There has been something of a quiet restaurant revolution going in Sheffield over the last decade. Though you might nowadays have to tuck in using something other than Sheffield’s finest cutlery – it being produced in somewhat lower quantities than it was in the hey day of Sheffield steel – there is a positive bloom of talented chefs in the city, putting some of Sheffield’s restaurants firmly on the map.
A case in point is Rafters Restaurant in the city’s suburb of Nethergreen. If you didn’t know it was there, you could quite easily miss it, located as it is up a narrow staircase on the first floor above a little parade of shops . You know where to find it now though.
It’s an intimate, stylish restaurant set under a marvellous vaulted roof with exposed beams (hence the name apparently) so it feels very light and airy. The restaurant staff, though utterly professional, are refreshingly down to earth and unpretentious – no-one looks down their nose if you ask for a jug of tap water here, though still and sparkling mineral water are of course available if you prefer it.
Chef Patron Marcus Lane has created quite a name for himself on the local restaurant scene and as we were to find out, quite rightly so. The main a la carte menu has a set price of £36.95 per person for three courses, but between Monday to Thursday there is also a special menu with fewer choices on it, but which offers two courses and a complimentary glass of wine for £25 per person, making it pretty good value. On Monday nights only, they also have a bring your own wine policy with a small corkage fee.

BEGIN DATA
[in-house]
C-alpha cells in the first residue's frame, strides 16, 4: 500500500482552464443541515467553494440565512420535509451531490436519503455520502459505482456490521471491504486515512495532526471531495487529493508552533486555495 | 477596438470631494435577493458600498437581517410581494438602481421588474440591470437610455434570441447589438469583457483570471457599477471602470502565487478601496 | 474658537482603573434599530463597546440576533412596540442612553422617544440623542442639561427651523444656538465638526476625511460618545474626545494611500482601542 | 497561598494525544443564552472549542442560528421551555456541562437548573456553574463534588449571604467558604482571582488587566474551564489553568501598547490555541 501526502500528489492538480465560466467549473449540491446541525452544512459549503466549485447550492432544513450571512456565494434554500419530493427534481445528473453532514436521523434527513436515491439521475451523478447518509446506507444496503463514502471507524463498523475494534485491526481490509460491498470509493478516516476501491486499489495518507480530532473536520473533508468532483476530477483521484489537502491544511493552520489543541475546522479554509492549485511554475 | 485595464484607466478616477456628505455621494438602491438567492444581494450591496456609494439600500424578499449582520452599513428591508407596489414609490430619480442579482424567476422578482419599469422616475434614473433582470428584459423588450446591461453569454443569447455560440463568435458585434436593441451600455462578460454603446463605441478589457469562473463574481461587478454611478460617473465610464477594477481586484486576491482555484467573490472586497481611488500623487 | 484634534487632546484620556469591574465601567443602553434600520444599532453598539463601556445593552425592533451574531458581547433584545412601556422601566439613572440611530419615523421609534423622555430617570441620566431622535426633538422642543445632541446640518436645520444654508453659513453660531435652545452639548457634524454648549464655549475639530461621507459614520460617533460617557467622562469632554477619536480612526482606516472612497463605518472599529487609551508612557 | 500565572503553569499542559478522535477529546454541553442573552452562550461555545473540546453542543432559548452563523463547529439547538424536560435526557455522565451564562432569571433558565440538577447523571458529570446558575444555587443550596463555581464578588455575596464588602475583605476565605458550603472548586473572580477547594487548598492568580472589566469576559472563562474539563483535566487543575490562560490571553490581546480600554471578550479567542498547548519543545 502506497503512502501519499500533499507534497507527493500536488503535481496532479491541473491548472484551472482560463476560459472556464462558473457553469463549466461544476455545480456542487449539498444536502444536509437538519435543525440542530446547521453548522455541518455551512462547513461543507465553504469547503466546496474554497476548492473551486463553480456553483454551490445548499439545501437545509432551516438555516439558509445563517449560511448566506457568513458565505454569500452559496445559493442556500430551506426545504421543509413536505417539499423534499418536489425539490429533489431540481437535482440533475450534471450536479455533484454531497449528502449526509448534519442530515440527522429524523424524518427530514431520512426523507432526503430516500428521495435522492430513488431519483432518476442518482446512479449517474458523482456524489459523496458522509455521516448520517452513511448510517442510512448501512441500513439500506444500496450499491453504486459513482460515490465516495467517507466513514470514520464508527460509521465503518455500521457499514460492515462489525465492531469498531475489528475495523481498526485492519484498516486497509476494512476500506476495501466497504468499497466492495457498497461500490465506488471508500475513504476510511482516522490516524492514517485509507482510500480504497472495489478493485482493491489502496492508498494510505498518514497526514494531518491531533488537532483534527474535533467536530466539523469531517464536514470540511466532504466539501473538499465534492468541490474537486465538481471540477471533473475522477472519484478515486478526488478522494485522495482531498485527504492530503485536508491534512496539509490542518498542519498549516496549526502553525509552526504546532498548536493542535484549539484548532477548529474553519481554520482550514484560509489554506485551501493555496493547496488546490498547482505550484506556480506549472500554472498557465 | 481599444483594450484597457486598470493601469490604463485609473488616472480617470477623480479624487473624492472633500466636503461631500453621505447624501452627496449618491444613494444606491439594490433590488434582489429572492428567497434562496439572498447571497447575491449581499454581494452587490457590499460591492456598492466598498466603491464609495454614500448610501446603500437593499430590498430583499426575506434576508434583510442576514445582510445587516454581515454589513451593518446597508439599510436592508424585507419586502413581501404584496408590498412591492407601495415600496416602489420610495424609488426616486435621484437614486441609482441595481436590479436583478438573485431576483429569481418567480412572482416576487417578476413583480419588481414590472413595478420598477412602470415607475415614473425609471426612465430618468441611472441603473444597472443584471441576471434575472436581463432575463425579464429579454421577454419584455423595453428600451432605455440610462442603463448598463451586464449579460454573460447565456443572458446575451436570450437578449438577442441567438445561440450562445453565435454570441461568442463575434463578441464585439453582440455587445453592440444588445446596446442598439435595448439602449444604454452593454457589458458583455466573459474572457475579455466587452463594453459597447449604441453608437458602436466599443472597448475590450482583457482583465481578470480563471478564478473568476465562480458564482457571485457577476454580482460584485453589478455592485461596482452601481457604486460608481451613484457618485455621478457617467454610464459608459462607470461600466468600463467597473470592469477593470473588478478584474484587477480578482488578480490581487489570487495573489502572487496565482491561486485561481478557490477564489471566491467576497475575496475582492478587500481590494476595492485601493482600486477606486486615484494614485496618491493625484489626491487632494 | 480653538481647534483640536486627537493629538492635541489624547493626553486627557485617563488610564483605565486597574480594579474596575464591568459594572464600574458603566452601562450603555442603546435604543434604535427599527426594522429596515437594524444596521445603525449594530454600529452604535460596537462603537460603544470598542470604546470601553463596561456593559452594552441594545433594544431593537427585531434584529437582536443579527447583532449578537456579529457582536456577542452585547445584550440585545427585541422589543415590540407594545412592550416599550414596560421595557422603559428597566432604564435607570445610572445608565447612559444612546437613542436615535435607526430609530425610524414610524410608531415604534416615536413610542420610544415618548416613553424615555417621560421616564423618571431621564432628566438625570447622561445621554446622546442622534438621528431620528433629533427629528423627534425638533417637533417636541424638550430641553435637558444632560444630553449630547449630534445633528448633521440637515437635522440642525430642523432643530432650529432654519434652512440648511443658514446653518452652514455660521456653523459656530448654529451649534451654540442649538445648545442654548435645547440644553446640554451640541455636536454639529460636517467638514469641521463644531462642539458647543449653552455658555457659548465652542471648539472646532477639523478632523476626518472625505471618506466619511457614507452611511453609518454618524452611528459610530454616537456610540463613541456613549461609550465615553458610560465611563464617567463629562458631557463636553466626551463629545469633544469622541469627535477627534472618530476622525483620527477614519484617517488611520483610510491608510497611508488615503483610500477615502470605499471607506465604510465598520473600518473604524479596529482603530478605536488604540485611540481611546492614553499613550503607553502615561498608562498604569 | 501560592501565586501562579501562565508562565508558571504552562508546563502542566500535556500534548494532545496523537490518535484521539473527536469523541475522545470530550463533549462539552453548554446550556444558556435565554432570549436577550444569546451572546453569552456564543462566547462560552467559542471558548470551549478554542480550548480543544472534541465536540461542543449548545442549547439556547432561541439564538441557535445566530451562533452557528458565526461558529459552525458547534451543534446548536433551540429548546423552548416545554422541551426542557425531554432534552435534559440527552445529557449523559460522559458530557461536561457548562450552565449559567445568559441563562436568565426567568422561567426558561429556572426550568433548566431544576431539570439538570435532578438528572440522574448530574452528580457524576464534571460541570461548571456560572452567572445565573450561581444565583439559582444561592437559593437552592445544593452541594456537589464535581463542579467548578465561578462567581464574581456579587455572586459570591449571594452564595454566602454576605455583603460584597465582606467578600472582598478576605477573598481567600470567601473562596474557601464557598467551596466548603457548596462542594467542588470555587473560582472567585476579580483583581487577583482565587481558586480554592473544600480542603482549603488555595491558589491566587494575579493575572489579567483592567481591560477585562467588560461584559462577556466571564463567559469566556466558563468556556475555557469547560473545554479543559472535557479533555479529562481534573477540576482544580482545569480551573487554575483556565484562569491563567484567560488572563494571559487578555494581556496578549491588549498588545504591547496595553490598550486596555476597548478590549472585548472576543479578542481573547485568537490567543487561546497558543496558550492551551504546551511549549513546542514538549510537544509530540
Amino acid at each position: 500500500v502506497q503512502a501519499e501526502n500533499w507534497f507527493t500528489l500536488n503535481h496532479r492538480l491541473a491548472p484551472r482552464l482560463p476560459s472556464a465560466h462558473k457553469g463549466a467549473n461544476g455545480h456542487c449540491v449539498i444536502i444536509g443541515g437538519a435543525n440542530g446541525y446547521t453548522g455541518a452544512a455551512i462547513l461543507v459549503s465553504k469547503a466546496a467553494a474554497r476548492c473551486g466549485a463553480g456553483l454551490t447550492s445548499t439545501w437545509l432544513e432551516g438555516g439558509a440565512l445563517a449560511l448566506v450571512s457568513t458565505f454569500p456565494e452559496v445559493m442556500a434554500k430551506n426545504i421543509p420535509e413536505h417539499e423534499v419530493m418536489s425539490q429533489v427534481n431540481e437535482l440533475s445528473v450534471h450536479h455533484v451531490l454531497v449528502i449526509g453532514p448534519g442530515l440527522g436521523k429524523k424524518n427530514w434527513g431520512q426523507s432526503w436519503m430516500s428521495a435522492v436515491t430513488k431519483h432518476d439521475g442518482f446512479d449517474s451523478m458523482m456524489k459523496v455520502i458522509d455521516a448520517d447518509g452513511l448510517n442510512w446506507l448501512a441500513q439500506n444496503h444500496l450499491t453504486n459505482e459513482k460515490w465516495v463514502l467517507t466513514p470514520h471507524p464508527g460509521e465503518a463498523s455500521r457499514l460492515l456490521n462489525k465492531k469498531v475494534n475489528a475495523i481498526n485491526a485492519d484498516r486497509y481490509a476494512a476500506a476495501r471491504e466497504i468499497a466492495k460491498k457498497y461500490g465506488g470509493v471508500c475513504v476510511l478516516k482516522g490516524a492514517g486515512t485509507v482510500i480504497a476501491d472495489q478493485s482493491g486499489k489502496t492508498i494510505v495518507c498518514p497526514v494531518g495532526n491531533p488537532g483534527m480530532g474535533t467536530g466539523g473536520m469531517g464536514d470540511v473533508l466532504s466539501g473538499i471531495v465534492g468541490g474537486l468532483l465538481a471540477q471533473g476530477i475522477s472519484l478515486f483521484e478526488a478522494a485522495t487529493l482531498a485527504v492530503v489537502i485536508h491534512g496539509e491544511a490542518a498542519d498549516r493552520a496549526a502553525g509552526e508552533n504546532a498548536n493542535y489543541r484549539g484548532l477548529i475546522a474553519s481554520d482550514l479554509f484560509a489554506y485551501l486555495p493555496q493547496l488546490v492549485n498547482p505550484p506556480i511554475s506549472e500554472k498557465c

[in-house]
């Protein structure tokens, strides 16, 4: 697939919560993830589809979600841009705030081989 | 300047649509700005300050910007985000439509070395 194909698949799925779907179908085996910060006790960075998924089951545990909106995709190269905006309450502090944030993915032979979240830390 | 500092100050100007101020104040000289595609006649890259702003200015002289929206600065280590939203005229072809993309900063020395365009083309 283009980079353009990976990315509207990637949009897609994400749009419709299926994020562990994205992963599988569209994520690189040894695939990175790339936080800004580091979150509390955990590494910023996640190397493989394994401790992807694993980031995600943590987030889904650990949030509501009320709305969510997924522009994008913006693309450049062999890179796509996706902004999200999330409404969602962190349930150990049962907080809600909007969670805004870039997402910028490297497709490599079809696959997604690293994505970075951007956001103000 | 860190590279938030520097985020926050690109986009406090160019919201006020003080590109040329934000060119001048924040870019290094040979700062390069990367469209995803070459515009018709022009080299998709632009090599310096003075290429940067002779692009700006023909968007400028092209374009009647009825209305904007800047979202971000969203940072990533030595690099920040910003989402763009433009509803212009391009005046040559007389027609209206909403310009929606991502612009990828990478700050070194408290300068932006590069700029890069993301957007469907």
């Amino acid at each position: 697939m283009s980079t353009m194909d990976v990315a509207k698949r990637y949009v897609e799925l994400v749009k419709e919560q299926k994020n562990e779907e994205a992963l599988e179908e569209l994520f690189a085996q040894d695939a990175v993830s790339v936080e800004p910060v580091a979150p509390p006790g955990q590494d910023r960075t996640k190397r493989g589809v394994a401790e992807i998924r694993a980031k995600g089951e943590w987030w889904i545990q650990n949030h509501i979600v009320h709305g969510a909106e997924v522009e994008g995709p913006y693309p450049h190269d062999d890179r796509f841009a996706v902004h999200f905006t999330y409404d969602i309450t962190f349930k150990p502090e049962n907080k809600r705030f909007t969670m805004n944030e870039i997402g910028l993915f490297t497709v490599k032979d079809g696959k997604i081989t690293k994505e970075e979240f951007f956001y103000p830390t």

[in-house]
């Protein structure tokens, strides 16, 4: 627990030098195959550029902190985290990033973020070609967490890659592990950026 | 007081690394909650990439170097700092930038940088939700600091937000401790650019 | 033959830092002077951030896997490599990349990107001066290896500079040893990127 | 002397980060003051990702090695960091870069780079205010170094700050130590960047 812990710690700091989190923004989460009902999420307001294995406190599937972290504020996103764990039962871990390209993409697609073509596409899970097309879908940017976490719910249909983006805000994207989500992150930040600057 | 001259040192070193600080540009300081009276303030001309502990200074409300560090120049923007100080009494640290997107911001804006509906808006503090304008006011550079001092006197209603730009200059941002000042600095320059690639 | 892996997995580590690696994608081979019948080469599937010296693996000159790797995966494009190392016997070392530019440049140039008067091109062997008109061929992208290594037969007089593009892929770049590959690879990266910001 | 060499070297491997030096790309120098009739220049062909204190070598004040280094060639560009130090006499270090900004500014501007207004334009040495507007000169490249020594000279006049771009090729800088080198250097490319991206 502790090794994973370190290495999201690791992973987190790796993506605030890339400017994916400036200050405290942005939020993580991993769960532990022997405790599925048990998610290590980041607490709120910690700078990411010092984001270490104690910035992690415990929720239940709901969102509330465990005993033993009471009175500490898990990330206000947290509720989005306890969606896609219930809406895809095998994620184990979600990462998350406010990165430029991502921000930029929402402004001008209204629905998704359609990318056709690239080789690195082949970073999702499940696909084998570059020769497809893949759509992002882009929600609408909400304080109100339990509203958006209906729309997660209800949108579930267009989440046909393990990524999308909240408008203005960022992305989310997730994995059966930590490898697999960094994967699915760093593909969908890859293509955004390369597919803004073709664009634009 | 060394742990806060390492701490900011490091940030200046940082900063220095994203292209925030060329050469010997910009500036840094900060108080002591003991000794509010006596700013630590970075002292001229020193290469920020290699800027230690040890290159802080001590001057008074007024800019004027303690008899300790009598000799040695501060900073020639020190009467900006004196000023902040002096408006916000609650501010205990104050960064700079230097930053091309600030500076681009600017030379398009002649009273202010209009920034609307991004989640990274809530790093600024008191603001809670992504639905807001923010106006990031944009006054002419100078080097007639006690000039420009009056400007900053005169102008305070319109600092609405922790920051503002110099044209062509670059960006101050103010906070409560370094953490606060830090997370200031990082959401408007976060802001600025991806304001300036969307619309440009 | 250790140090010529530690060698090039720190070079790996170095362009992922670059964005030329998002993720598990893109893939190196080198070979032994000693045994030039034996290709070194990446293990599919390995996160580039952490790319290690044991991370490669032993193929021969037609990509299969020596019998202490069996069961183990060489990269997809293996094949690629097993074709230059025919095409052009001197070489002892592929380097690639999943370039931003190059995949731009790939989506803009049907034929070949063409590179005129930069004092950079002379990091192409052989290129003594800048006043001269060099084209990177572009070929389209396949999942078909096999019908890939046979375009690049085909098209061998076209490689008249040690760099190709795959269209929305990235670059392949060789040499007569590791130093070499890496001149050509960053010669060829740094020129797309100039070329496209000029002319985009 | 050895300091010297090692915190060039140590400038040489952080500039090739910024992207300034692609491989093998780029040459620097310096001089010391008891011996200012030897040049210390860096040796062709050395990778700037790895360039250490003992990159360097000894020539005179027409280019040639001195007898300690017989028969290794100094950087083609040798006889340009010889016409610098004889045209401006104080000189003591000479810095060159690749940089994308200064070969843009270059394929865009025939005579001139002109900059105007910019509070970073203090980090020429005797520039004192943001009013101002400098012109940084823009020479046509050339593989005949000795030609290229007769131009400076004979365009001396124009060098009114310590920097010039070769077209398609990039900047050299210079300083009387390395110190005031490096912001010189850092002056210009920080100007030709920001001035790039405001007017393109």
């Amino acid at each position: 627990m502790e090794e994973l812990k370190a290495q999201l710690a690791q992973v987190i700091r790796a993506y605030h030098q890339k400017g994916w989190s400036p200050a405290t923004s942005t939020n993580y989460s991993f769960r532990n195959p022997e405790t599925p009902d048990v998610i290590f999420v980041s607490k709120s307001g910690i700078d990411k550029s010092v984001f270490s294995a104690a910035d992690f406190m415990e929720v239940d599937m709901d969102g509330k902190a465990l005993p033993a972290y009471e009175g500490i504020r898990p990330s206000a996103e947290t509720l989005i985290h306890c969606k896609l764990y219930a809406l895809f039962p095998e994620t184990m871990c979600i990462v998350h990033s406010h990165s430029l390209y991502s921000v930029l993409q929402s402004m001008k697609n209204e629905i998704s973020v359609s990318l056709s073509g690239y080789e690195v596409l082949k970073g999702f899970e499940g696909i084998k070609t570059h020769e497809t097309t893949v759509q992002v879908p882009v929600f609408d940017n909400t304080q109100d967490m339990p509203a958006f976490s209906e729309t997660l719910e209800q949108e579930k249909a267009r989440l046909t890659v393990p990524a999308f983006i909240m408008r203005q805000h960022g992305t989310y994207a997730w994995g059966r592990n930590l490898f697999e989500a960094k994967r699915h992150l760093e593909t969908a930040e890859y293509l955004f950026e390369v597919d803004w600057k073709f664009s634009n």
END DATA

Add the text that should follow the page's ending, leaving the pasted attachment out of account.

The whole experience oozed quality, from the little touches such as the delicious complimentary canapes of cod tempura and goat’s cheese tartlets, to the mouthwatering selection of fresh warm breads. We opted for the two course menu and started things off with king prawns with a mango salsa and a terrine of organic chicken, ham and leeks. Both were beautifully presented and tasted delicious. A little water melon sorbet arrived as a palate cleanser, another lovely little touch that brought with it a taste of Mediterranean summer days.
For main courses, we’d selected a Parmesan crusted roast cod with aubergine and chickpeas and roast duck breast with baby vegetables. The cod was a wonderful thick fillet, moist and flaking to the fork and perfectly seasoned to allow the delicate flavours to shine. The duck breast, just slightly pink in the middle was meltingly tender. Portions were generous and filling; if anything there was too much duck breast and we’d have happily forfeited half the meat for more vegetables, but if was truly the only niggle we could come up with on the night and that said, it was a very small niggle.
We finished off with rich dark coffee and petits fours and after adding a couple of additional glasses of wine, we’d had a thoroughly good meal in a restaurant with a very relaxed warm ambiance for a touch under £70. It was worth it and that’s not something you can often say with complete honesty after a restaurant meal.